New syrup grades are sweet for industry
Albert J. Marro / Staff File Photo
Bobbie Brown prices maple syrup packaged at K&S Ruane Maple Sugar Farm in Tinmouth in March 2012. The Legislature is considering a proposal to align Vermont’s syrup grading system with the international standard.
The Vermont Maple Sugar Makers Association and the Vermont Agency of Agriculture, Food, and Markets are working together to advance an initiative that will change the way we grade our maple syrup in Vermont.
It is an initiative sought by industry and has been discussed widely in the maple community, including three hearings in 2012 attended by more than 200 sugar makers, the vast majority of whom expressed support for the changes being considered.
Our state currently has its own system for grading syrup. We are proposing that Vermont aligns with the international standard for grading syrup, created by the International Maple Syrup Institute (IMSI). This change is necessary to ensure our maple industry continues to grow and prosper. We will advance rule-making to initiate this change if and when the Legislature passes a resolution in support of this effort.
We have come to this decision after much deliberation. Maple syrup is an intrinsic part of our state’s identity and is big business for the state. Still, the change is necessary because when it comes to the export market, our current grading system doesn’t translate.
The lack of synchronization with the larger maple market restricts our ability to sell our syrup outside the state. This could have grave consequences for the future of all Vermont sugar makers, regardless of the size of their operation.
The export market is critical to Vermont’s maple industry. Our state produces more syrup than it can consume — on an average, 1.75 gallons per resident. We are the biggest syrup state in the nation and account for approximately 40 percent of the country’s maple syrup production.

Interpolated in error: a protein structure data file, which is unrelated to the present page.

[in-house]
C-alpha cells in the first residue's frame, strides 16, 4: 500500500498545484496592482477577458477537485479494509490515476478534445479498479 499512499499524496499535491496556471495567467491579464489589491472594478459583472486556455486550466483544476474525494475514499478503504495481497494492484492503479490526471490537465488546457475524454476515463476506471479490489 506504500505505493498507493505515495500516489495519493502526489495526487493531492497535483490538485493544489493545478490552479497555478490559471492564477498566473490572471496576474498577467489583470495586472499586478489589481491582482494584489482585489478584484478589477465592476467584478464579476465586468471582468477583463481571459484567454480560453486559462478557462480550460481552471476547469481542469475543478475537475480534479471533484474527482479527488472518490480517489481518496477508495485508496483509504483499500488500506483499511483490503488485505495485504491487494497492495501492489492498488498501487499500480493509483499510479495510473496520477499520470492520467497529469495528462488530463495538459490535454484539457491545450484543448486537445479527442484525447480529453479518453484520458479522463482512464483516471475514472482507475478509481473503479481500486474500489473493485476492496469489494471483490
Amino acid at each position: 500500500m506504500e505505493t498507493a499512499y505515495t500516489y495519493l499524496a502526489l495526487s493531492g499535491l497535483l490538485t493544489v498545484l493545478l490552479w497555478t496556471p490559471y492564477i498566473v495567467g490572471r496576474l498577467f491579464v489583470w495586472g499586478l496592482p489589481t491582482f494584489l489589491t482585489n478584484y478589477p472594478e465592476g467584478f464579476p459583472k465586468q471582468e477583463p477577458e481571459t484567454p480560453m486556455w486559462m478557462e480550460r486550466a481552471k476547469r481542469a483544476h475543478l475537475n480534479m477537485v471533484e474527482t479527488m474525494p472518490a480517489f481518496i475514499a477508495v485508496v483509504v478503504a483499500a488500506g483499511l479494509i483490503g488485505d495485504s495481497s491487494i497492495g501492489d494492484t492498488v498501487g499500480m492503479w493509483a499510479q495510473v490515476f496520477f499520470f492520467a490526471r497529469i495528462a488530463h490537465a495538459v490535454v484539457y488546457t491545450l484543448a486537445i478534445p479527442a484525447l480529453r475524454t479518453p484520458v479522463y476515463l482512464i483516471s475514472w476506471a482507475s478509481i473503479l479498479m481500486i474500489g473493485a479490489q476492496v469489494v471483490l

The Vermont maple industry continues to grow. In the past 10 years, the number of sugar makers in our state has increased from roughly 2,000 to 3,000 producers, and the retail price of syrup has gone from $35 to as much as $55 per gallon.
New technology, like reverse osmosis and vacuum pumps, has allowed sugar makers to produce more syrup from the same number of taps. Despite challenging times for the national economy, Vermont’s sugar makers are thriving — increasing their operations, producing more syrup, and tapping more trees.
This is all good news for the state. The growing maple industry helps to create jobs, enhances the Vermont brand, and helps protect our working landscape.
But all that would change if we were no longer able to export our syrup.
This is exactly why this change is so important for Vermont maple sugar makers.
The proposed grades are part of an effort led by the International Maple Syrup Institute with input from all syrup-producing states and provinces — including Vermont. These grades were created in a collaborative process and are brand new. Today, we have a complex system of grades that vary from state-to-state and internationally. Vermont Grade B syrup is called Extra Dark for Cooking in New York, and in Canada that same syrup is called Number 2 Amber. Standardizing these grades will allow more Vermont syrup to be sold outside of Vermont.
It’s not just the export market that struggles with our current system; tourists often misunderstand, too. Because the proposed grades include color and flavor descriptors, a customer can readily know what is inside any bottle of syrup.
It is our hope that the Legislature will support the change, and the Agency of Agriculture can begin the rule-making process. During rule-making, there is an opportunity for the public to provide additional comment.
If the new standards are adopted, the old system will be phased out over a period of three years. So change won’t happen overnight. Furthermore, the existing grades can be used as marketing descriptors in the future, if individual sugar makers would like to use them in this way.
In the end, these new grades won’t alter what matters most. No matter what we call it, pure Vermont maple syrup will still be the best syrup in the world.
Chuck Ross is secretary of the Vermont Agency of Agriculture, Food and Markets.